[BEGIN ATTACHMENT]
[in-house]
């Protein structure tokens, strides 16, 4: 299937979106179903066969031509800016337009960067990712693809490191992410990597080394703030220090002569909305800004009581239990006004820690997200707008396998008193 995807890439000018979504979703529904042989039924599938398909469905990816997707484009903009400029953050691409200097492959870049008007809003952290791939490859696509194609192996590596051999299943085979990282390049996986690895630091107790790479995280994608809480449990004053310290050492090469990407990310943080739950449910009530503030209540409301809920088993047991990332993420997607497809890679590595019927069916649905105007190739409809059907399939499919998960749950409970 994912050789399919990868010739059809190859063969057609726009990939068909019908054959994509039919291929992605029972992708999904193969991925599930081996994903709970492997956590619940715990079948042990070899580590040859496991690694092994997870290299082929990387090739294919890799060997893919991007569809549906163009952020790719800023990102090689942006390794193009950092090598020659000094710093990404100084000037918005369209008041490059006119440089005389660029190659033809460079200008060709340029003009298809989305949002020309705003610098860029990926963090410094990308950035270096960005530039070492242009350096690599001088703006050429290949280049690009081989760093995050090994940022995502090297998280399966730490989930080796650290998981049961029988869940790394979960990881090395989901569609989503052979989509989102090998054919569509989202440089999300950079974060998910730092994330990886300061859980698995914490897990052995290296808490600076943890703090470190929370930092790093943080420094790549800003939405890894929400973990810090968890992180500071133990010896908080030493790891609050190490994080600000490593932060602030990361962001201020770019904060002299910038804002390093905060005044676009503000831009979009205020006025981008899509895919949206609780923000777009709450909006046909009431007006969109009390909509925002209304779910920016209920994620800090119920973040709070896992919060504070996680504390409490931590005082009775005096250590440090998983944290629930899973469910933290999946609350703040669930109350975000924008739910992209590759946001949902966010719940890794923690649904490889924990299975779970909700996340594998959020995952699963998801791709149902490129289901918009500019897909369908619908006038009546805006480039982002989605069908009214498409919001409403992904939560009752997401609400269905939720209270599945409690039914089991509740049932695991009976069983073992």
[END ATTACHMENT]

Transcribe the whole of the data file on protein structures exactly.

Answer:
[in-house]
């Protein structure tokens, strides 16, 4: 299937979106179903066969031509800016337009960067990712693809490191992410990597080394703030220090002569909305800004009581239990006004820690997200707008396998008193 995807890439000018979504979703529904042989039924599938398909469905990816997707484009903009400029953050691409200097492959870049008007809003952290791939490859696509194609192996590596051999299943085979990282390049996986690895630091107790790479995280994608809480449990004053310290050492090469990407990310943080739950449910009530503030209540409301809920088993047991990332993420997607497809890679590595019927069916649905105007190739409809059907399939499919998960749950409970 994912050789399919990868010739059809190859063969057609726009990939068909019908054959994509039919291929992605029972992708999904193969991925599930081996994903709970492997956590619940715990079948042990070899580590040859496991690694092994997870290299082929990387090739294919890799060997893919991007569809549906163009952020790719800023990102090689942006390794193009950092090598020659000094710093990404100084000037918005369209008041490059006119440089005389660029190659033809460079200008060709340029003009298809989305949002020309705003610098860029990926963090410094990308950035270096960005530039070492242009350096690599001088703006050429290949280049690009081989760093995050090994940022995502090297998280399966730490989930080796650290998981049961029988869940790394979960990881090395989901569609989503052979989509989102090998054919569509989202440089999300950079974060998910730092994330990886300061859980698995914490897990052995290296808490600076943890703090470190929370930092790093943080420094790549800003939405890894929400973990810090968890992180500071133990010896908080030493790891609050190490994080600000490593932060602030990361962001201020770019904060002299910038804002390093905060005044676009503000831009979009205020006025981008899509895919949206609780923000777009709450909006046909009431007006969109009390909509925002209304779910920016209920994620800090119920973040709070896992919060504070996680504390409490931590005082009775005096250590440090998983944290629930899973469910933290999946609350703040669930109350975000924008739910992209590759946001949902966010719940890794923690649904490889924990299975779970909700996340594998959020995952699963998801791709149902490129289901918009500019897909369908619908006038009546805006480039982002989605069908009214498409919001409403992904939560009752997401609400269905939720209270599945409690039914089991509740049932695991009976069983073992």